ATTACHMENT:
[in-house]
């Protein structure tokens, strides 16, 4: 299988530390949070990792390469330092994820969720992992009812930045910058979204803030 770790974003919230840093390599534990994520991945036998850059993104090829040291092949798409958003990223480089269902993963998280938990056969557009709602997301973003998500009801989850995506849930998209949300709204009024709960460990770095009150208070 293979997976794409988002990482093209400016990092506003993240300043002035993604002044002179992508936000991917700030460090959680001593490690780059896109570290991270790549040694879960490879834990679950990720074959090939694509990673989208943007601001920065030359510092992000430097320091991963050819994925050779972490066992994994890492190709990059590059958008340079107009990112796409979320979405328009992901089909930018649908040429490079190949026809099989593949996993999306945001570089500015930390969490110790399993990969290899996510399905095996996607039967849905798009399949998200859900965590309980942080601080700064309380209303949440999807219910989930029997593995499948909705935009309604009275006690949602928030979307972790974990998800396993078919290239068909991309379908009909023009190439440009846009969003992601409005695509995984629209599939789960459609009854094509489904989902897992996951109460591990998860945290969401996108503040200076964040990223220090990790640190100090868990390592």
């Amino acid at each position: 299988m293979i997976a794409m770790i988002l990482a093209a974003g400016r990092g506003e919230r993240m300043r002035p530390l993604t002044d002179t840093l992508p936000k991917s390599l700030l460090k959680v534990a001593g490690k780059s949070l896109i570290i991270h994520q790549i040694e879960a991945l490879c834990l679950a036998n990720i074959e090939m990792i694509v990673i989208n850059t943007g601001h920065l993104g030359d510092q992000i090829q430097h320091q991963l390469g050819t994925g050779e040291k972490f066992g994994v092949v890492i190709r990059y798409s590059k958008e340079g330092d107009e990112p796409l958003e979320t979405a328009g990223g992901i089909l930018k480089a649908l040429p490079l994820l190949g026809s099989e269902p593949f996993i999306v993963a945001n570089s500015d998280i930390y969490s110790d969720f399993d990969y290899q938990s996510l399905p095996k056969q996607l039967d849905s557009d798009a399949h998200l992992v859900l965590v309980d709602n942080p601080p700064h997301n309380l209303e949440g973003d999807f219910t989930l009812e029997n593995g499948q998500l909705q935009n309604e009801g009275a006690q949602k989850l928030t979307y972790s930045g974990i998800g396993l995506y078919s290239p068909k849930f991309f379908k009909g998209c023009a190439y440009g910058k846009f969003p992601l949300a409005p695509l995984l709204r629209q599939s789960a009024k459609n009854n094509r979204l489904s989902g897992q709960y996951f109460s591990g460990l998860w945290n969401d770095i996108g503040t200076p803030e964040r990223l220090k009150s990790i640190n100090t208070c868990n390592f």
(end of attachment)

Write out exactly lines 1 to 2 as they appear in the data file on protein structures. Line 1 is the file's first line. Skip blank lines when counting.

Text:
[in-house]
């Protein structure tokens, strides 16, 4: 299988530390949070990792390469330092994820969720992992009812930045910058979204803030 770790974003919230840093390599534990994520991945036998850059993104090829040291092949798409958003990223480089269902993963998280938990056969557009709602997301973003998500009801989850995506849930998209949300709204009024709960460990770095009150208070 293979997976794409988002990482093209400016990092506003993240300043002035993604002044002179992508936000991917700030460090959680001593490690780059896109570290991270790549040694879960490879834990679950990720074959090939694509990673989208943007601001920065030359510092992000430097320091991963050819994925050779972490066992994994890492190709990059590059958008340079107009990112796409979320979405328009992901089909930018649908040429490079190949026809099989593949996993999306945001570089500015930390969490110790399993990969290899996510399905095996996607039967849905798009399949998200859900965590309980942080601080700064309380209303949440999807219910989930029997593995499948909705935009309604009275006690949602928030979307972790974990998800396993078919290239068909991309379908009909023009190439440009846009969003992601409005695509995984629209599939789960459609009854094509489904989902897992996951109460591990998860945290969401996108503040200076964040990223220090990790640190100090868990390592």